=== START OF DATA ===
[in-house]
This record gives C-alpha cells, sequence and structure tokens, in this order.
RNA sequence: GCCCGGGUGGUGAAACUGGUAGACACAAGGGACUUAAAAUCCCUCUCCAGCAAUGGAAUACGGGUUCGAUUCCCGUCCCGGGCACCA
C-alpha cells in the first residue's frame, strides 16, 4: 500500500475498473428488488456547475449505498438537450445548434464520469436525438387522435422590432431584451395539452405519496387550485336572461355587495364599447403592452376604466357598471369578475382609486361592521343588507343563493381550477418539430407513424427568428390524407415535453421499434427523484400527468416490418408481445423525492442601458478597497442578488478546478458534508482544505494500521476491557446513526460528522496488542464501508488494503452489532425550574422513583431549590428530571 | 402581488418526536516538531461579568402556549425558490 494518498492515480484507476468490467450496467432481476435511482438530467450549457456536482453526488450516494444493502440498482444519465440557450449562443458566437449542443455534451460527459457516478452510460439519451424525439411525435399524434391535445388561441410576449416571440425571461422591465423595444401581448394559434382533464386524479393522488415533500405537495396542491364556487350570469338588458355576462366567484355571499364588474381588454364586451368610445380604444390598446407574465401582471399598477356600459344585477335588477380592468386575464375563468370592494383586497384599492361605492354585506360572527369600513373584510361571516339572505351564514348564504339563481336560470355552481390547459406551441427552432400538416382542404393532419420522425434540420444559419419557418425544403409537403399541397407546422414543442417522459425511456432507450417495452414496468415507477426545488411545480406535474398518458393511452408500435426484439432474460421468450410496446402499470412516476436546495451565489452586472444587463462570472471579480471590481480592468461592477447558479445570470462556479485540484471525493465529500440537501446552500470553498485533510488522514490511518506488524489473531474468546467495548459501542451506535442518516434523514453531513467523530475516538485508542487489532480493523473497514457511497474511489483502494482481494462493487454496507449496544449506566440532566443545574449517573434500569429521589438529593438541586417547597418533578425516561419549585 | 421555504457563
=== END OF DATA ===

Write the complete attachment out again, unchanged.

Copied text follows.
[in-house]
This record gives C-alpha cells, sequence and structure tokens, in this order.
RNA sequence: GCCCGGGUGGUGAAACUGGUAGACACAAGGGACUUAAAAUCCCUCUCCAGCAAUGGAAUACGGGUUCGAUUCCCGUCCCGGGCACCA
C-alpha cells in the first residue's frame, strides 16, 4: 500500500475498473428488488456547475449505498438537450445548434464520469436525438387522435422590432431584451395539452405519496387550485336572461355587495364599447403592452376604466357598471369578475382609486361592521343588507343563493381550477418539430407513424427568428390524407415535453421499434427523484400527468416490418408481445423525492442601458478597497442578488478546478458534508482544505494500521476491557446513526460528522496488542464501508488494503452489532425550574422513583431549590428530571 | 402581488418526536516538531461579568402556549425558490 494518498492515480484507476468490467450496467432481476435511482438530467450549457456536482453526488450516494444493502440498482444519465440557450449562443458566437449542443455534451460527459457516478452510460439519451424525439411525435399524434391535445388561441410576449416571440425571461422591465423595444401581448394559434382533464386524479393522488415533500405537495396542491364556487350570469338588458355576462366567484355571499364588474381588454364586451368610445380604444390598446407574465401582471399598477356600459344585477335588477380592468386575464375563468370592494383586497384599492361605492354585506360572527369600513373584510361571516339572505351564514348564504339563481336560470355552481390547459406551441427552432400538416382542404393532419420522425434540420444559419419557418425544403409537403399541397407546422414543442417522459425511456432507450417495452414496468415507477426545488411545480406535474398518458393511452408500435426484439432474460421468450410496446402499470412516476436546495451565489452586472444587463462570472471579480471590481480592468461592477447558479445570470462556479485540484471525493465529500440537501446552500470553498485533510488522514490511518506488524489473531474468546467495548459501542451506535442518516434523514453531513467523530475516538485508542487489532480493523473497514457511497474511489483502494482481494462493487454496507449496544449506566440532566443545574449517573434500569429521589438529593438541586417547597418533578425516561419549585 | 421555504457563